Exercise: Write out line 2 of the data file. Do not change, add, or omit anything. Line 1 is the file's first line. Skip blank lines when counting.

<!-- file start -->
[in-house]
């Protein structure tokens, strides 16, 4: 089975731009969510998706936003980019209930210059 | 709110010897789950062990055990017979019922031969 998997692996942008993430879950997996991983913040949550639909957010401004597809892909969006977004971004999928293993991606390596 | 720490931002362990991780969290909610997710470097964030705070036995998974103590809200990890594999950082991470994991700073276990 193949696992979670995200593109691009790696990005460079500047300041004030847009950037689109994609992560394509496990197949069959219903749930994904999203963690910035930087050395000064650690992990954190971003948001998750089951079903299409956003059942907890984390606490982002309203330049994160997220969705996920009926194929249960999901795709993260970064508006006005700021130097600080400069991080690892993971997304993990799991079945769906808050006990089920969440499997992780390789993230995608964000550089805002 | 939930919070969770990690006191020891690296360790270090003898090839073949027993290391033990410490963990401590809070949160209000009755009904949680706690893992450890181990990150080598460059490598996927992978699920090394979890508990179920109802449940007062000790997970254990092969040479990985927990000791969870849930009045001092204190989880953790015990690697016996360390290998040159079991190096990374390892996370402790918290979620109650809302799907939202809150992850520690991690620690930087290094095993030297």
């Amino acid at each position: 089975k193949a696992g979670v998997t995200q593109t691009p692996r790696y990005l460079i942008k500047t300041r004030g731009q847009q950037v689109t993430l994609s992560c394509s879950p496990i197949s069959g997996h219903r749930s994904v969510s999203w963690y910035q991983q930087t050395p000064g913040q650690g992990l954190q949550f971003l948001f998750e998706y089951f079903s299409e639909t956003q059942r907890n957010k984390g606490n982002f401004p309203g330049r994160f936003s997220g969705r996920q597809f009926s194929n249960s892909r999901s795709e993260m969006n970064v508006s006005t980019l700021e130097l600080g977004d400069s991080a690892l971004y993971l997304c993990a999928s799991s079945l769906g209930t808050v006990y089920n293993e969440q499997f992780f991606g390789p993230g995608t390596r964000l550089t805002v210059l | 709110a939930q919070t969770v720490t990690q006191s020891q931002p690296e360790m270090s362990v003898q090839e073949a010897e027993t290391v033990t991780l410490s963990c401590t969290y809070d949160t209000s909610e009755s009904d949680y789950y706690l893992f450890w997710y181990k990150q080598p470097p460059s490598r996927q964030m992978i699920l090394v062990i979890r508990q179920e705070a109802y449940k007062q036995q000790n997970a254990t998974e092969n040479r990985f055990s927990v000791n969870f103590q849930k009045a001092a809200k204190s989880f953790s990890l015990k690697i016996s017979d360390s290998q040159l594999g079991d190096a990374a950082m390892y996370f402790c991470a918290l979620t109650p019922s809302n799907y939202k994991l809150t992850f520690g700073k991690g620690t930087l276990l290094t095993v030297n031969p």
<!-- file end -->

């Protein structure tokens, strides 16, 4: 089975731009969510998706936003980019209930210059 | 709110010897789950062990055990017979019922031969 998997692996942008993430879950997996991983913040949550639909957010401004597809892909969006977004971004999928293993991606390596 | 720490931002362990991780969290909610997710470097964030705070036995998974103590809200990890594999950082991470994991700073276990 193949696992979670995200593109691009790696990005460079500047300041004030847009950037689109994609992560394509496990197949069959219903749930994904999203963690910035930087050395000064650690992990954190971003948001998750089951079903299409956003059942907890984390606490982002309203330049994160997220969705996920009926194929249960999901795709993260970064508006006005700021130097600080400069991080690892993971997304993990799991079945769906808050006990089920969440499997992780390789993230995608964000550089805002 | 939930919070969770990690006191020891690296360790270090003898090839073949027993290391033990410490963990401590809070949160209000009755009904949680706690893992450890181990990150080598460059490598996927992978699920090394979890508990179920109802449940007062000790997970254990092969040479990985927990000791969870849930009045001092204190989880953790015990690697016996360390290998040159079991190096990374390892996370402790918290979620109650809302799907939202809150992850520690991690620690930087290094095993030297």